1. Give us a little of your background and how you became interested in apologetics.
I became interested in apologetics not too long after I became a Christian, even before I knew that it was called apologetics. Even though I have participated in many ministries in the church, apologetics always remained with me. At this point, teaching, writing, and speaking about apologetics is my primary ministry.
2. Why is the resurrection of Jesus such an important event?
We are making the claim that Christianity is based on an historical event with good evidence to back it up: the resurrection of Jesus of Nazareth. As Paul said, “And if Christ has not been raised, your faith is worthless; you are still in your sins” (I Cor. 15:17, HCSB). If the Jesus’s resurrection did not happen, then we have no basis to say that Christianity is true.
3. What facts do we know that validate the truthfulness of the resurrection of Jesus?
There are at least three facts to which we can point that any explanation about the resurrection of Jesus should account. First, the death of Jesus on the cross. Second, the discovery of the empty tomb. Third, the conversion of skeptics and enemies to Christianity after claiming to have seen the resurrected Jesus.
4. Why is the testimony of the women who saw the resurrected Jesus such an important fact?
Usually, in our presentations, at this point I say that I’m reporting the news and not commenting on it. Because, we may not be as familiar with first-century culture, we may not expect that women in that society were second-class citizens. Their testimony in any proceeding would not have been accepted as evidence. The fact that their testimony was reported and recorded in the Gospel accounts lends credibility to those accounts. I think it is a great thing to know that the first witnesses to the resurrection were women. The first skeptics to that testimony were the disciples themselves.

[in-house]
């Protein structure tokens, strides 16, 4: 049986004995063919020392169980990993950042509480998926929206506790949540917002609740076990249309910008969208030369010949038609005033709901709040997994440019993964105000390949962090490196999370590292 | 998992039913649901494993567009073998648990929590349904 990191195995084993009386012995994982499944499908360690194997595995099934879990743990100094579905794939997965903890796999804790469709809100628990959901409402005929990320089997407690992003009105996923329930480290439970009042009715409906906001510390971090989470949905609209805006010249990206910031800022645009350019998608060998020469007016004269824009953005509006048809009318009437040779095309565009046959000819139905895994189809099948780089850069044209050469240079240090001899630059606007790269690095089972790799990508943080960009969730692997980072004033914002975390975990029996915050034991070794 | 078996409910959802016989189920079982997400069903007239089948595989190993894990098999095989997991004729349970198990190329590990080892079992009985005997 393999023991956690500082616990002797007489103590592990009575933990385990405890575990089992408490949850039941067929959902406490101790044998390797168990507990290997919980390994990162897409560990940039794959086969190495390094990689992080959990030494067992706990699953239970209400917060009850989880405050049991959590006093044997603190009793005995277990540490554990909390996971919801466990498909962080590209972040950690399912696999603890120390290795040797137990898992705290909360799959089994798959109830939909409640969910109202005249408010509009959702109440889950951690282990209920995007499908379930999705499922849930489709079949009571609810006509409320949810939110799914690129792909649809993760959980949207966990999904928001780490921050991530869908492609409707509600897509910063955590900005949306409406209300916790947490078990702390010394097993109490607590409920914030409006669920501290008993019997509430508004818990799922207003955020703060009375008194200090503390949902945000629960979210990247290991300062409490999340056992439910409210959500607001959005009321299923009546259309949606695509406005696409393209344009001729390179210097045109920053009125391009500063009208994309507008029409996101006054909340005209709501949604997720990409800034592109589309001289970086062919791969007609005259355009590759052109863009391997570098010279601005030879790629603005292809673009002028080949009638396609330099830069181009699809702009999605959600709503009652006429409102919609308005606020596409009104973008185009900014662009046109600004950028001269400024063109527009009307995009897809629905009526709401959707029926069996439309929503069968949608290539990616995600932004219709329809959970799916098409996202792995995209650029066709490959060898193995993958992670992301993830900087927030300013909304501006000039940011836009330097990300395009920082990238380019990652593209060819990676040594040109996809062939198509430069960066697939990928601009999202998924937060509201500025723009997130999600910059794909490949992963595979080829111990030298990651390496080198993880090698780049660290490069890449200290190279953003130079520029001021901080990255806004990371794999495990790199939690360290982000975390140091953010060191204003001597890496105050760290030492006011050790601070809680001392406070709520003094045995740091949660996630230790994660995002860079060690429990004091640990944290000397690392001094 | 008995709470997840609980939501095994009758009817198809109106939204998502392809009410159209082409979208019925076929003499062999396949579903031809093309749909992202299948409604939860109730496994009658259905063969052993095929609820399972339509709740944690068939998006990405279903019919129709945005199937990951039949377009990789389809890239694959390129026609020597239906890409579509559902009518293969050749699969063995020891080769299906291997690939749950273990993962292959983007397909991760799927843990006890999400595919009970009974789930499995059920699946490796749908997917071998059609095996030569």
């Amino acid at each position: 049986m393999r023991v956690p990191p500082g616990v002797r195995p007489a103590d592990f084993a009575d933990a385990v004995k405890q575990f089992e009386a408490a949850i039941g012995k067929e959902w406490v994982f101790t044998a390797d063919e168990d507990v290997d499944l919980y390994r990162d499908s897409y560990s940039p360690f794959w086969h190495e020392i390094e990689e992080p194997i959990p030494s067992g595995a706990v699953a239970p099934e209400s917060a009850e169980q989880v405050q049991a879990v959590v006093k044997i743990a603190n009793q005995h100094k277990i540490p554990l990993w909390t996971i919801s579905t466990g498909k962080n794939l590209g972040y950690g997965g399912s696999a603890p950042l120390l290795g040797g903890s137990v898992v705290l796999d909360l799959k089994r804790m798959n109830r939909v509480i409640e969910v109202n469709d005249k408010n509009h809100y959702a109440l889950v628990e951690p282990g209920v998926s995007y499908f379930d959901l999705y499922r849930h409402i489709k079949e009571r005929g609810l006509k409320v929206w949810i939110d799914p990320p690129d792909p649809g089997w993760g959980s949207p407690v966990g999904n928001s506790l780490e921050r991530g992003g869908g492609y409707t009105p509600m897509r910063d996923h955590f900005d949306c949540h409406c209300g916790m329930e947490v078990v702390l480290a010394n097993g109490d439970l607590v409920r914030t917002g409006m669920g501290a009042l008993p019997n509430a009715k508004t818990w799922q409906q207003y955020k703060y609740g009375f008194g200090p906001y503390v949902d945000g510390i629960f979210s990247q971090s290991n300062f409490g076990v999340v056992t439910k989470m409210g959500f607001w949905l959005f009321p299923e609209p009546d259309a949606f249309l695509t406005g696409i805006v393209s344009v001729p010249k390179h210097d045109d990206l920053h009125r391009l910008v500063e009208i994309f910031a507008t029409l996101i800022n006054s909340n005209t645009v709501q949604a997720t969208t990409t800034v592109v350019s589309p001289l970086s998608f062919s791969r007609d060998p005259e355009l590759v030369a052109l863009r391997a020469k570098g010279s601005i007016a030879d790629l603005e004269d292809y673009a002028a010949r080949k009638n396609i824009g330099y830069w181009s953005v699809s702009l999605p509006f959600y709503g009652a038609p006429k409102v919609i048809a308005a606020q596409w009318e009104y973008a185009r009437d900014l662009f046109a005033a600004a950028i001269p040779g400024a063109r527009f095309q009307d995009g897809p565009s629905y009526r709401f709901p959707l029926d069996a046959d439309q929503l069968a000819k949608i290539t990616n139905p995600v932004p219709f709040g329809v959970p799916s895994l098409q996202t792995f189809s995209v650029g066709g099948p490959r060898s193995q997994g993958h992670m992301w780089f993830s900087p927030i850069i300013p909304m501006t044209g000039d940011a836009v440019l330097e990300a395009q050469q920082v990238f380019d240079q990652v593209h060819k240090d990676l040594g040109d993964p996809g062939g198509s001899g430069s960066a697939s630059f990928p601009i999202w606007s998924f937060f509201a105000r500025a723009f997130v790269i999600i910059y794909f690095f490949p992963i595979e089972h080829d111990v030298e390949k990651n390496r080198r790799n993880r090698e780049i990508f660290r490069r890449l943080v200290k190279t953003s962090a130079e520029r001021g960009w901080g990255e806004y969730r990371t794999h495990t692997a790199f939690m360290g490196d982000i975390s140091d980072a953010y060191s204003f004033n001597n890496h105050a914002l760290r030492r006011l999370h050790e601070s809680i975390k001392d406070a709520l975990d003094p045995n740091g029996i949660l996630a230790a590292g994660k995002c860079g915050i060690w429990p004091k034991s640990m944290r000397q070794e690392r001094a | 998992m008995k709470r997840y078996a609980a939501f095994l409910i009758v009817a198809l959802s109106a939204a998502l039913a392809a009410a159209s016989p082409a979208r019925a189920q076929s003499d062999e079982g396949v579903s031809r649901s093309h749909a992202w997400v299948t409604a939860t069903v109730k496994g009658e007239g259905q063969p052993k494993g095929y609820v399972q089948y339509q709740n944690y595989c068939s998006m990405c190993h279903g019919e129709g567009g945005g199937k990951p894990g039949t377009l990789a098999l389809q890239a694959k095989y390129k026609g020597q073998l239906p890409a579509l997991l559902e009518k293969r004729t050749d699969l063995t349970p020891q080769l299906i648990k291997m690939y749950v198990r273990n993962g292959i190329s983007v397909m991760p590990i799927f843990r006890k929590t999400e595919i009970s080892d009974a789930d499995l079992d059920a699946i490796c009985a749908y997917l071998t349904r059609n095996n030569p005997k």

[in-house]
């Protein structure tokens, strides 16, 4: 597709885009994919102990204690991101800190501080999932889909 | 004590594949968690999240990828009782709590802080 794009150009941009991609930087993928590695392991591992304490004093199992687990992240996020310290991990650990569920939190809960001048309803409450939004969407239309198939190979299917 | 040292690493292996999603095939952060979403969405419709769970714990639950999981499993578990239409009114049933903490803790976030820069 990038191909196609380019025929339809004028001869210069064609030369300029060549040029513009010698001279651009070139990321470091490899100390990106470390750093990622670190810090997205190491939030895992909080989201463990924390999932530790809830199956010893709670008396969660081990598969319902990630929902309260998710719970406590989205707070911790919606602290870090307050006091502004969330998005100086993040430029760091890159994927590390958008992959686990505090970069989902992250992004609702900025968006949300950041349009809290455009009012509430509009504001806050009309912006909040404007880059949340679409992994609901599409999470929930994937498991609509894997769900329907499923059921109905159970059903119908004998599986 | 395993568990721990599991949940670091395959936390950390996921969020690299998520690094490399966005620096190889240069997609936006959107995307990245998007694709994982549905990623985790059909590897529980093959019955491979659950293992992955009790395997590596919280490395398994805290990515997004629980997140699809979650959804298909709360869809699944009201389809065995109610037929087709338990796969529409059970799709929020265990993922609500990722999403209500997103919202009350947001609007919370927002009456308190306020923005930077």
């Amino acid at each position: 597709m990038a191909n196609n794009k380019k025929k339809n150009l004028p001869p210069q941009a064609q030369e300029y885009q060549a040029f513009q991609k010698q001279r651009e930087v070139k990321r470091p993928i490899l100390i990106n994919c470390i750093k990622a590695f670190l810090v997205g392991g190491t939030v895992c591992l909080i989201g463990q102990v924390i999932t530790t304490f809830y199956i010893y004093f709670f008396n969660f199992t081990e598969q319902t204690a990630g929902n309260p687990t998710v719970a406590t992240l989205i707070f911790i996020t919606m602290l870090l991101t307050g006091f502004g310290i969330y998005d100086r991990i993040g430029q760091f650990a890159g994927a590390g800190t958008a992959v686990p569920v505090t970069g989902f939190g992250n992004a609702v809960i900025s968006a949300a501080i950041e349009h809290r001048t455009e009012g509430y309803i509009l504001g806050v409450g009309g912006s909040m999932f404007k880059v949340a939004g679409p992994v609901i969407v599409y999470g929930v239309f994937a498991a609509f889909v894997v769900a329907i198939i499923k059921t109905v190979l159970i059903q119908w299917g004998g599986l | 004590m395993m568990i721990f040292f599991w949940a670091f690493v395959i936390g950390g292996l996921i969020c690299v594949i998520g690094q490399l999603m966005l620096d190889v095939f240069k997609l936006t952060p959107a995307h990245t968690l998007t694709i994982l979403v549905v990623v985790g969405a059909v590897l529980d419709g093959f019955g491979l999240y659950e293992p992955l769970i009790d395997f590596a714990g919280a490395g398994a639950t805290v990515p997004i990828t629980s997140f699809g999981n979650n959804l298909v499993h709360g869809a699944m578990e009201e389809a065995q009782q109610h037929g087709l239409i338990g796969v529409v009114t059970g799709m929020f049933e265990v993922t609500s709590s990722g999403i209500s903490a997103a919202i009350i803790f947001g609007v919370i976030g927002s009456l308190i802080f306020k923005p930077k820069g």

5. What are some reasonable explanations for the empty tomb?
Either Jesus’s body was in the tomb that morning or it wasn’t. That’s a pretty cut-and-dried statement. Some skeptics assert that someone stole the body of Jesus. There are three groups of suspects: the Romans, the Jewish leaders, or the disciples. I think we can eliminate the Romans and the Jewish leadership because they had no real motive to steal the body at that point. It would have suited their purposes if Jesus’s body stayed in that borrowed tomb. The Romans wanted peace and order. The Jewish leaders wanted Jesus and His teaching to be forgotten. What better way would either group have to achieve both goals than to point a tomb that was occupied.